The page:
After being proposed by the European Commission two years ago, tomorrow the European Parliament will vote on whether to accept amendments to the Copyright Directive.
The run-up to this potentially historic event has proven divisive. Creative groups of all kinds – led by the major international music labels – have argued in favor of Article 13 to “secure the future” of the industry – largely by forcing sites like YouTube to pay a ‘fair rate‘ for musical works.
Opponents, on the other hand, have declared war on “upload filters” and “censorship machines”, rallying in large numbers this past weekend to air their concerns and put pressure on lawmakers. While they do not want ‘bots’ to control the Internet, they have been accused of being ‘bots’ themselves, a claim they hoped to dispel with these physical protests.
At times, the war of words online has been horribly bitter, with insults traded on Twitter, in particular. Accompanying that has been the publication of many lengthy statements from industry groups, explaining why they need to protect the livelihoods of musical artists.
Strangely, however, supportive interventions from artists Paul McCartney, Placido Domingo, and Adele have been notable in their brevity, with the vast majority of the industry’s greatest assets remaining largely silent. It’s a somewhat curious situation given the power and reach of music.
The writers have been writing, the lobbyists have been lobbying, the politicians have been politicking, and the activists have been shouting. So why haven’t the musicians and singers been playing their hearts out?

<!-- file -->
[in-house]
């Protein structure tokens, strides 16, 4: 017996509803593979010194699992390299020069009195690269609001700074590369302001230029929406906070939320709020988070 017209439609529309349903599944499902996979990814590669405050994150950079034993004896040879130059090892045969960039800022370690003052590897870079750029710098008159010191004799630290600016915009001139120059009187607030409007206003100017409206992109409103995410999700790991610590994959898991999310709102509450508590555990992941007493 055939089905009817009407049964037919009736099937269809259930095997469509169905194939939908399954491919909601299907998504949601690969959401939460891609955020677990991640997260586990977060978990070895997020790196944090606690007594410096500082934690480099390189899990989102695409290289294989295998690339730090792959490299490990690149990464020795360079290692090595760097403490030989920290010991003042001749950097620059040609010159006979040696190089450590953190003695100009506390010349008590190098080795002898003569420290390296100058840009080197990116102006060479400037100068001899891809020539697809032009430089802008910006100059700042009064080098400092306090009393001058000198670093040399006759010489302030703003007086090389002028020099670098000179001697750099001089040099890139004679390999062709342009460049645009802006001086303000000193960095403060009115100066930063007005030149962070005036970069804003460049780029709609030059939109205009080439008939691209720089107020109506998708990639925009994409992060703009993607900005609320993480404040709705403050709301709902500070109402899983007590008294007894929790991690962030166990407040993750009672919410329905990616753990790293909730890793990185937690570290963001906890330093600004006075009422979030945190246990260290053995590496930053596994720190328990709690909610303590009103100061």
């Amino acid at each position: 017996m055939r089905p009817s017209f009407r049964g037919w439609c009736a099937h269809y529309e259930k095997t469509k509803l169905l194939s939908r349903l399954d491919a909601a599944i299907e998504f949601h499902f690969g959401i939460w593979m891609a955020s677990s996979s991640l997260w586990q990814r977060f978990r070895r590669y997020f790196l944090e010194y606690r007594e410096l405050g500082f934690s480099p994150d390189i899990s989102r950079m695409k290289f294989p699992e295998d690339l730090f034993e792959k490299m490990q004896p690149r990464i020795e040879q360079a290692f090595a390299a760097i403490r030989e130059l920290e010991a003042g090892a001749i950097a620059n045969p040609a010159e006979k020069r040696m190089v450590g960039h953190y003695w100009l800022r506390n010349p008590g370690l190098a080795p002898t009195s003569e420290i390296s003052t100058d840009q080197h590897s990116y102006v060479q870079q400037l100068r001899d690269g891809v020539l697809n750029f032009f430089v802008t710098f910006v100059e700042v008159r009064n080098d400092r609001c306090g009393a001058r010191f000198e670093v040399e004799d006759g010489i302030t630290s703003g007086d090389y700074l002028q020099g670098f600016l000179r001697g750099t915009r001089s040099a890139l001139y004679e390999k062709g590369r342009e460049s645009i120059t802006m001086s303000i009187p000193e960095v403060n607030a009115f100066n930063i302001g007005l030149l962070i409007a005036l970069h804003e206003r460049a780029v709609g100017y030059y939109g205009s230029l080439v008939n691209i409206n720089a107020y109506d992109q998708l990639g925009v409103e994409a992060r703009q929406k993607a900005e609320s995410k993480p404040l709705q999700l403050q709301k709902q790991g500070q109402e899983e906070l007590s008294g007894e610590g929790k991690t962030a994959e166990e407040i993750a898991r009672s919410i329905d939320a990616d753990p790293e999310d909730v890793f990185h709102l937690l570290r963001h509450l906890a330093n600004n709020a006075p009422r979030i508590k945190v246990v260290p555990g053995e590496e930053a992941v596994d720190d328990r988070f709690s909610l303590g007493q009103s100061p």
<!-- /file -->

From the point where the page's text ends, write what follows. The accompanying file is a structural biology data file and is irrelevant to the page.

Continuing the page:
Well, out of the silence has stepped one, although his message is probably not what the music industry would’ve liked to hear.
UK rapper Dan Bull, who first made it big rapping about controversial topics in the copyright space, is now back with a new track. After a long hiatus serving the gaming community, he’s returned and used the music industry’s most powerful weapon against it.
On Friday, Bull released a video and rap titled “RoboCopyright” and invited everyone to quickly “remix this before it’s illegal”.
Working with Bull (alongside a cameo from PewDiePie), Maltese music producer and YouTuber Grandayy did just that, delivering a powerful and polished track, slamming Article 13.
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Back in 2003, Sacha Baron Cohen character ‘Ali G’ scored an interview with future US president Donald Trump to push for an investment in a bogus business idea beginning with the opening question: “What is the most popular thing in the world?”
Trump, of course, couldn’t agree that thing was ice cream, as Cohen was suggesting. Instead, he pointed to music and was almost certainly right. So, given the armies of fans at their disposal, why haven’t the world’s most popular artists been doing what they do so brilliantly to send a message in favor of Article 13?
Tomorrow it’s possible they’ll learn that their efforts weren’t needed. Or, just maybe, they’ll be glad they didn’t alienate the YouTube generation when it all goes wrong.